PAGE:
Someone to Watch Over Me, Tricia Sullivan (Bantam Spectra 9/97, $5.99, pb) Near-future SF novel which looks sharply at big questions about mind control, body transfer, and personal freedom, by a new writer whose work is worth watching.

Jack Faust, Michael Swanwick (Avon 9/97, $23.00, hc) The classic deal-with-the-devil story intriguingly retold as SF, with Faust as a kind of latter-day Prometheus sweeping his world into a premature destructive modern age.

The Family Tree, Sheri S. Tepper (Avon 5/97, $23.00, hc) Ecological fable of early 21st-century America and a farther future that seems to spring from fairytales -- two worlds which finally meet, with a startling revelation for the reader. Once again, Tepper is witty, charming, serious, and wise.

The Return, E. C. Tubb (Gryphon Books 4/97, $20.00, tp) The SF pulps ride again, as Dumarest of Terra rises from the (mostly) dead in this concluding volume #32 of the sage, in its first English-language edition -- "a long-lost science fiction classic".

The Merro Tree, Katie Waitman (Del Rey 10/97, $5.99, pb) SF novel of a galactic performance master, a first novel by a ''Del Rey Discovery.''

In Enemy Hands, David Weber (Baen 8/97, $22.00, hc) The latest episode of the "Honor Harrington" space opera finds the heroine on a prison planet and scheduled for execution. Will she get out of this one? Of course. Read it and see how.

Final Diagnosis, James White (Tor 5/97, $22.95, hc) This latest novel in the "Sector General" SF series returns to the hospital space station on the Galactic Rim, as what may be an inter-galactic plague threatens Terrans and others.

The Black Sun, Jack Williamson (Tor 3/97, $23.95, hc) Colonists struggle to survive on an ice-covered planet circling a dead sun in this haunting evocation of the abyss of time and space.

Faraday's Orphans, N. Lee Wood (Ace 6/97, $13.00, tp) SF novel of a post-disaster 23rd century in the ruins of Philadelphia and beyond, in territories with elements of myth, featuring a vividly memorable heroine alongside the restless hero.

Cinderblock, Janine Ellen Young (Roc 4/97, $5.99, pb) This first novel bring elements of "Cinderella" to a downbeat cyberpunkish Los Angeles of the near future, for a promising debut.

Donnerjack, Roger Zelazny & Jane Lindskold (Avon 8/97, $24.00, hc) SF Virtual Reality and Zelazny's unique brand of myth-haunted fantasy join in this tale of a programmer/engineer who takes on Death in pursuit of his lost love, a beautiful woman/AI program.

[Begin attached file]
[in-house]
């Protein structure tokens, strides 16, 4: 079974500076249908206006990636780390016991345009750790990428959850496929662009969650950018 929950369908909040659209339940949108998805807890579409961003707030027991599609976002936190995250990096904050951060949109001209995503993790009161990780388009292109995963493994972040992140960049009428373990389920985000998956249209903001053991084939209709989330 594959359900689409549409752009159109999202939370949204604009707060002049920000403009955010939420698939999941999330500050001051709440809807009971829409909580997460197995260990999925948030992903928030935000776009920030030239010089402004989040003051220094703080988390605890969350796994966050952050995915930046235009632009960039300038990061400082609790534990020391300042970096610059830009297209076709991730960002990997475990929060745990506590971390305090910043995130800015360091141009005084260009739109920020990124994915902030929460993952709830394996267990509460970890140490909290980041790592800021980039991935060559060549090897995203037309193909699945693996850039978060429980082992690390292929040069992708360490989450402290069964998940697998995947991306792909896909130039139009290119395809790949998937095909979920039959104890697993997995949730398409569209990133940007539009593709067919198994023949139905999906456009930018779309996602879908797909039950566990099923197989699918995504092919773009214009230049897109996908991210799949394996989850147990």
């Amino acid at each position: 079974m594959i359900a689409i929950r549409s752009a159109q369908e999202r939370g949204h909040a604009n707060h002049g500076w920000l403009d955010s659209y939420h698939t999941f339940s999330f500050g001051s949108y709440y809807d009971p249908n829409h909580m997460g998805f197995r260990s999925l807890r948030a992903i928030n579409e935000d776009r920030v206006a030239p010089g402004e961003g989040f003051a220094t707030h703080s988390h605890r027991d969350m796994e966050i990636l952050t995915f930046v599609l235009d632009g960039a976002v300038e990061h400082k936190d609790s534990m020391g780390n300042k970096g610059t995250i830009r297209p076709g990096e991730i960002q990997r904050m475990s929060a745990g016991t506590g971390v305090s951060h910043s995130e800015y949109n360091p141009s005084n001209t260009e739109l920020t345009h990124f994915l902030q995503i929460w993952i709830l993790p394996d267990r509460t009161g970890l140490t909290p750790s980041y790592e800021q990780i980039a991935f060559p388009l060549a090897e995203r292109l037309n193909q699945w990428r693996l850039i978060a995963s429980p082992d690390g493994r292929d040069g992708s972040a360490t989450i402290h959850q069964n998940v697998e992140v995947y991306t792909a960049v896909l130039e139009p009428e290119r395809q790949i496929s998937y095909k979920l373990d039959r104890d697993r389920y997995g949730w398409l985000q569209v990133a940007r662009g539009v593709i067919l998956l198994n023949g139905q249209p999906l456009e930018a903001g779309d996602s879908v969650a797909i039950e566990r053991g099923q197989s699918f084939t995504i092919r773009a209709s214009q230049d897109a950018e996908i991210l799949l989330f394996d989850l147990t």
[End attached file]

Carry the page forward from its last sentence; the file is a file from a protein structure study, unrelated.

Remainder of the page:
Fool's War, Sarah Zettel (Warner Aspect 4/97, $5.99, pb) This substantial but fast-moving SF novel manages to avoid space opera stereotypes, with a combination of subtlety and tension, as a cargo spaceship captain must contend with a dangerous techno-virus.

Reprinted SF Novels

The Final Encyclopedia, Vol. One, Gordon R. Dickson (Tor 1/97, $25.95, hc) This revised and corrected version of the first half of the 1984 major novel in the ''Childe Cycle'' is one of Dickson's most provocative works.

The Final Encyclopedia, Vol. Two, Gordon R. Dickson (Tor 2/97, $25.95, hc) This revised and corrected version of the second half of the 1984 major novel in the ''Childe Cycle'' is one of Dickson's most provocative works.

Winterlong, Elizabeth Hand (HarperPrism 7/97, $10.00, tp) Hand's sensually provocative and ambitious first novel (1990) of a strange, post-apocalyptic Earth is finally available again.

The Nature of Smoke, Anne Harris (Tor 7/97, $13.95, tp) Chaos theory meets riot grrls in this hard-edged near future. A first novel we missed reviewing last year when it appeared in hardcover. A belated recommendation.

A Canticle for Leibowitz, Walter M. Miller, Jr. (Bantam Spectra 10/97, $11.95, tp) Return of a remarkable SF classic, well-deserved winner of a 1961 Hugo.

Bring the Jubilee, Ward Moore (Del Rey 10/97, $11.00, tp) Long before Harry Turtledove turned to alternate history, Moore wrote this classic novel of a very different War Between the States.

Triplanetary, Edward E. Smith, Ph.D. (Old Earth Books, 12/97, $15.00, tp) Facsimile of the 1948 first edition of ''Doc'' Smith's first ''Lensman'' book, a classic SF adventure novel.

Vacuum Flowers, Michael Swanwick (Ace 5/97, $5.99, pb) Early cyberpunk tale (1987) of a high-tech fugitive amid Earth's orbiting settlements, an effective mix of drama, adventure, and future technologies.

The Demon Princes, Volume One, Jack Vance (Tor 5/97, $18.95, tp) Omnibus edition of the first three novels in Vance's rousing and inventive SF adventure series, The Star King (1964), The Killing Machine (1964), and The Palace of Love (1967), all featuring Kirth Gerson on his quest to avenge the deaths of his family and his world by hunting down the five galactic outlaws who led the Mount Pleasant Massacre.

© 1997, 1998 by Locus Publications. All rights reserved.